On the eve of the midterm elections, the public's optimism in U.S. governance has dropped to its lowest point in 36 years, according to the latest ABC News/Yahoo News poll.
Shortly after Richard Nixon resigned the presidency in 1974, 55 percent of Americans were optimistic about "our system of government and how well it works."
Today, that number has plummeted to a mere 33 percent.
The survey suggests that voters' angst transcends the poor economy, and includes "broader questions about the country's governance and American exceptionalism," according to ABC News.
Most Americans continue to feel pride in their country, and 75 percent say their country remains the greatest in the world. But even that is down from 88 percent in 1984. And 23 percent say that America used to be the world's greatest nation "but isn't anymore."
The poll results could be more bad news for Democrats, if voters conclude that the small-government nostrums prescribed by the tea party movement chart a better path to the future.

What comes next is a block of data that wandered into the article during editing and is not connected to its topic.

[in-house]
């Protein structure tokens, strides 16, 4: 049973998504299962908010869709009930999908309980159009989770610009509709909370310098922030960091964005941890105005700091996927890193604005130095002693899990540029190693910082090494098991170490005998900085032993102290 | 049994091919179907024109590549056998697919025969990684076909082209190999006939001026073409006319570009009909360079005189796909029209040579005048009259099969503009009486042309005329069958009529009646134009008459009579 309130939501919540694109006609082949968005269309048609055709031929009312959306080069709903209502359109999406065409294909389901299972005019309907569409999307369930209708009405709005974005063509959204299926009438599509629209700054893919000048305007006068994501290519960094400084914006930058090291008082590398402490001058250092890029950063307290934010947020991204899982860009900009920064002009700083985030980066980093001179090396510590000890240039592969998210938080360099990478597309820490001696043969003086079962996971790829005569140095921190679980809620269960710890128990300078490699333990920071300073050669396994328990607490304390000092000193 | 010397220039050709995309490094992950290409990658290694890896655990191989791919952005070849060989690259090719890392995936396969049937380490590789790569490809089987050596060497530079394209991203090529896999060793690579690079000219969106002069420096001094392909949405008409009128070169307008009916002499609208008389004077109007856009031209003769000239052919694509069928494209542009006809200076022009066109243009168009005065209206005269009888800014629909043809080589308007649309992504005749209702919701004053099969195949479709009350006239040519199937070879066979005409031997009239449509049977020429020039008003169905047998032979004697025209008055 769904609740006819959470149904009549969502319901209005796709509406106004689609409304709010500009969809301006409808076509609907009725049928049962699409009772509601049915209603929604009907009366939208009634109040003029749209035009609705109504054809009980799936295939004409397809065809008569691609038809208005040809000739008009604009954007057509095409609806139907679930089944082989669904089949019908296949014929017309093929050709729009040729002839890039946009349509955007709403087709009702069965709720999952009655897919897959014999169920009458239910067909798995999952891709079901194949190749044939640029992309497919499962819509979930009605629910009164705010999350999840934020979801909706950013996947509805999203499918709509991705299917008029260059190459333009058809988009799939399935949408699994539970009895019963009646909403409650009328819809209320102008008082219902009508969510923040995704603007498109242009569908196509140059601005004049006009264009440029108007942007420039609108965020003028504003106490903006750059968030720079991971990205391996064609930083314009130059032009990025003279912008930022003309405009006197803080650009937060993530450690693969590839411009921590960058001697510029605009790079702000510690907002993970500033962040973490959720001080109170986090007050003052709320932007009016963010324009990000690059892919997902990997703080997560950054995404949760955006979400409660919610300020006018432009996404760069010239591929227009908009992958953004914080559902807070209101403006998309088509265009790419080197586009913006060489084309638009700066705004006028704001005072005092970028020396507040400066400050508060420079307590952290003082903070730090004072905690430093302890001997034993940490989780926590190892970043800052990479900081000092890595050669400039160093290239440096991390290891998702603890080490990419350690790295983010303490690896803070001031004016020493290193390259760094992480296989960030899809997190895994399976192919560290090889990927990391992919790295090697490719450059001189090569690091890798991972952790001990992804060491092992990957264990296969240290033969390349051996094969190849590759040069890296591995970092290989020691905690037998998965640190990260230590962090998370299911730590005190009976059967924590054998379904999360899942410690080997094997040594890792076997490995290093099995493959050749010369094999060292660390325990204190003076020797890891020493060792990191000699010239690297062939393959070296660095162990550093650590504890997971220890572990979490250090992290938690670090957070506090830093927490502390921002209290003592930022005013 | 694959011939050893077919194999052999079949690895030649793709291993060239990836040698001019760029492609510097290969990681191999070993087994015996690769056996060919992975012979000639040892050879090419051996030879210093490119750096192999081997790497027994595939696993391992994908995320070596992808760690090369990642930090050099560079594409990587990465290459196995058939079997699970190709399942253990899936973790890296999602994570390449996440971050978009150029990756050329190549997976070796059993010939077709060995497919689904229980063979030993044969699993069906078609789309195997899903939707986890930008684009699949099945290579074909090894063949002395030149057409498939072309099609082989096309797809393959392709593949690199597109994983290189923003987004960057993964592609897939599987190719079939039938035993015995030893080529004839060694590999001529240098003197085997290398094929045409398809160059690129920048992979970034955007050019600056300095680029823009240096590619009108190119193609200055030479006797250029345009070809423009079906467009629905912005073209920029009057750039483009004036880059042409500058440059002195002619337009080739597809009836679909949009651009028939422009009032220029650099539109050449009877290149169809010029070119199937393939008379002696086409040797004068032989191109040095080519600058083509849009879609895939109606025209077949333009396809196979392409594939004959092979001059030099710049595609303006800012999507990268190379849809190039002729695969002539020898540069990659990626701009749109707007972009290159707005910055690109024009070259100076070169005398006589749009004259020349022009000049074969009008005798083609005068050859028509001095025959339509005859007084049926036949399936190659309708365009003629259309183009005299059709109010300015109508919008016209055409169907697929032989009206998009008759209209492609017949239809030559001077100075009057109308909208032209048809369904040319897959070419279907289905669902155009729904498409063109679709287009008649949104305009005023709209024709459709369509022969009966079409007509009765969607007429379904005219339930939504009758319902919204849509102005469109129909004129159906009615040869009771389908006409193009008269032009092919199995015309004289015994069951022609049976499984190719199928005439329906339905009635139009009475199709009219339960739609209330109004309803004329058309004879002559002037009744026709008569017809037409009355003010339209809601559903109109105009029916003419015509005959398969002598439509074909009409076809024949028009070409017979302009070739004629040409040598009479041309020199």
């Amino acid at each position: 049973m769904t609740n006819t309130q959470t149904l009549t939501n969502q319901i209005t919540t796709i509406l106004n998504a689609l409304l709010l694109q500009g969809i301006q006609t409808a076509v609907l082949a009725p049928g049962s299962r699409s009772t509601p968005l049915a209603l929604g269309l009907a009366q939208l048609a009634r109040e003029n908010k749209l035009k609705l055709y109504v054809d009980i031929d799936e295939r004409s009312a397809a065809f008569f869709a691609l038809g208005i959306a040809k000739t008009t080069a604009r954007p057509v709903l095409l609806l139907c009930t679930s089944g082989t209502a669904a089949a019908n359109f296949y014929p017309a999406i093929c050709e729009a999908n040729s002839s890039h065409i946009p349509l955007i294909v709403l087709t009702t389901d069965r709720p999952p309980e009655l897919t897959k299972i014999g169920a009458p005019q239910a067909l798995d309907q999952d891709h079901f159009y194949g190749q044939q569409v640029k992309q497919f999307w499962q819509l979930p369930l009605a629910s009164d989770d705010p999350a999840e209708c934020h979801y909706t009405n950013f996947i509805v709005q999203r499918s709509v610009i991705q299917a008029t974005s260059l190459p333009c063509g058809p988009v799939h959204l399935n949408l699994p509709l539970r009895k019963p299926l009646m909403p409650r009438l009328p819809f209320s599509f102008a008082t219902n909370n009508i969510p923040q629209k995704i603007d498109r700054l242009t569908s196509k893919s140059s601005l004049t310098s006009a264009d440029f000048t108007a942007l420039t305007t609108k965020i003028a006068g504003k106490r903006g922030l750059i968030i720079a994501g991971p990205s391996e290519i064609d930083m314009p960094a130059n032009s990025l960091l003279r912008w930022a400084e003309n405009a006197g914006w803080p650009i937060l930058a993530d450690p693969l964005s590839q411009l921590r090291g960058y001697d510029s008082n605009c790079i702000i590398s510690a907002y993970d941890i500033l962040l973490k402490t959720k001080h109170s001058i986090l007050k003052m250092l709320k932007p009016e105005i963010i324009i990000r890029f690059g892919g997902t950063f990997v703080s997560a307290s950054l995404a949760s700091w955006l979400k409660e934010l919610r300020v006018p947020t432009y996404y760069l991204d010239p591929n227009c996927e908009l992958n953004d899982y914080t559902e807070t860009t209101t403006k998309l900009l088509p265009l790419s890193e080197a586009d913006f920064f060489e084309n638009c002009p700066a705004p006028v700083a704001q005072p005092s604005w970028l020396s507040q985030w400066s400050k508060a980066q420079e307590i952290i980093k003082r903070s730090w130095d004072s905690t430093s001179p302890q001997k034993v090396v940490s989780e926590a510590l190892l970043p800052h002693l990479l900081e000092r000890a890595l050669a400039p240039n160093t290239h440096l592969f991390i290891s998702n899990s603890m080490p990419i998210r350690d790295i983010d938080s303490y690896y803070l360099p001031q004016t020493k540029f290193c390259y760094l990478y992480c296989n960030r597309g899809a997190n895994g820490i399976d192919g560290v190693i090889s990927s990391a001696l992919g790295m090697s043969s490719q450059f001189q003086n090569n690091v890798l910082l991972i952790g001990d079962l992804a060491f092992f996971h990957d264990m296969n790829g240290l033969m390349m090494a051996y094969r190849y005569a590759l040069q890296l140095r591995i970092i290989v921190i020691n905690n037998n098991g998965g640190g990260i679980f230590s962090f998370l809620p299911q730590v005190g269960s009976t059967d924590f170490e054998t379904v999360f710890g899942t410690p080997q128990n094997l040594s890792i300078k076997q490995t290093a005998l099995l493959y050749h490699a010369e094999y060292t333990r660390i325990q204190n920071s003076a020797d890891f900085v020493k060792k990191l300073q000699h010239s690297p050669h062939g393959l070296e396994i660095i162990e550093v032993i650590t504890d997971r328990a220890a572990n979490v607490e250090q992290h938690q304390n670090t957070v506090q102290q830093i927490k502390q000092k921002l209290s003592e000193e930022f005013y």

The ABC News/Yahoo News survey indicates 46 percent of Americans are "uncertain" how well the U.S. system of government is working – a new all-time high.
All told, about half of Americans are either pessimistic, or uncertain, about how well the American system is functioning.
About two-thirds of Democrats and independents, and about 90 percent of Republicans, say it is the people running the government who are to blame for the nation's difficulties.
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